St Cross, one of Oxford's oldest churches, is set to be taken over by Balliol College to house the college's historic collections.

After more than 800 years of Christian worship, it looks like St Cross is unlikely to continue as a full-time church after this Sunday.

Dwindling church attendances at the small church in Holywell are being blamed. On Sunday, a service of thanksgiving will be held at St Cross, conducted by Canon Brian Mountford, who is also the vicar of the University Church of St Mary the Virgin.

Church commissioners are still to respond to an application from the Oxford Diocese that would allow Balliol to go ahead with its plans. But they are expected to give approval in the winter.

Balliol plans to spend £3m to restore the building and transform it into an Historic Collections Centre, where the college's treasures will be put on public display But the building will remain consecrated and it is envisaged that occasional services will still be held in the chancel of the building, which dates from 1180.

A spokesman for the Oxford Diocese said the church had once been widely used by college servants. But shifting population in the city had led to falling congregations and the diocese had asked church commissioners to declare St Cross "partially redundant".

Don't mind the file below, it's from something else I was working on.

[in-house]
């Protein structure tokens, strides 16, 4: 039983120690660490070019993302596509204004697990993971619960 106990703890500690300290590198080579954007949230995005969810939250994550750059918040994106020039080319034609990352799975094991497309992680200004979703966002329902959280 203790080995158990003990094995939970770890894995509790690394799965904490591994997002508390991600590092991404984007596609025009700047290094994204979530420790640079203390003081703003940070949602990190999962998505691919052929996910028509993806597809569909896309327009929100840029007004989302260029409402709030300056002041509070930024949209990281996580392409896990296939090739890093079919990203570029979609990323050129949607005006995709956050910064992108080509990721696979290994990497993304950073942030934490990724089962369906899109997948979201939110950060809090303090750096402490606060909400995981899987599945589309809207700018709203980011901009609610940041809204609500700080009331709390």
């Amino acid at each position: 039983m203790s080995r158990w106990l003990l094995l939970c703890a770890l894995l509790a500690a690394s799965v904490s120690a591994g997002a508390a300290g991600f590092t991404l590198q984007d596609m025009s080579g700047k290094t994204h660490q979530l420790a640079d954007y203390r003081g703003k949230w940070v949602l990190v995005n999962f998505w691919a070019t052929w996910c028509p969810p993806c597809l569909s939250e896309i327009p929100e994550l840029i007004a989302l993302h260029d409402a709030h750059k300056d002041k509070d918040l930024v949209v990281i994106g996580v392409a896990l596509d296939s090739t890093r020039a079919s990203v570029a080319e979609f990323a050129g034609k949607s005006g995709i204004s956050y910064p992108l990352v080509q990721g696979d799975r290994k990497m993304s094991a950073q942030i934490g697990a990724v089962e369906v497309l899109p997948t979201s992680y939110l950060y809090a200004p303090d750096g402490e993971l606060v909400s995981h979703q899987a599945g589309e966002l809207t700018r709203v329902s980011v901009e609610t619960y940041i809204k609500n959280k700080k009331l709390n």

The Master of Balliol, Dr Andrew Graham, said: “St Cross Church is one of the oldest buildings in Oxford. Balliol is possibly the oldest college in the English-speaking world with archives to match — certainly the oldest on its original site.

"Bringing these together and combining them with state-of-the-art conservation facilities so that scholars from around the world will be able to consult Balliol’s archives and historic collections will represent a unique and long-lasting contribution both to heritage and to scholarship."

Balliol College recently announced that The Shirley Foundation has agreed, in principle, to contribute £1 million towards creating the collections centre.

Dr John Jones, a senior fellow at Balliol, said the church stood next to Holywell Manor, Balliol’s flourishing Graduate Centre.

He said the Balliol collection included 400 medieval manuscripts of international standing. It includes the library of William Gray, Bishop of Ely, described as the finest private collection from the Middle Ages. Balliol will acquire the building on a long term lease.

Tucked behind the church is one of the most impressive small cemeteries in England. The famous literary figures buried there include Wind in the Willows author Kenneth Grahame.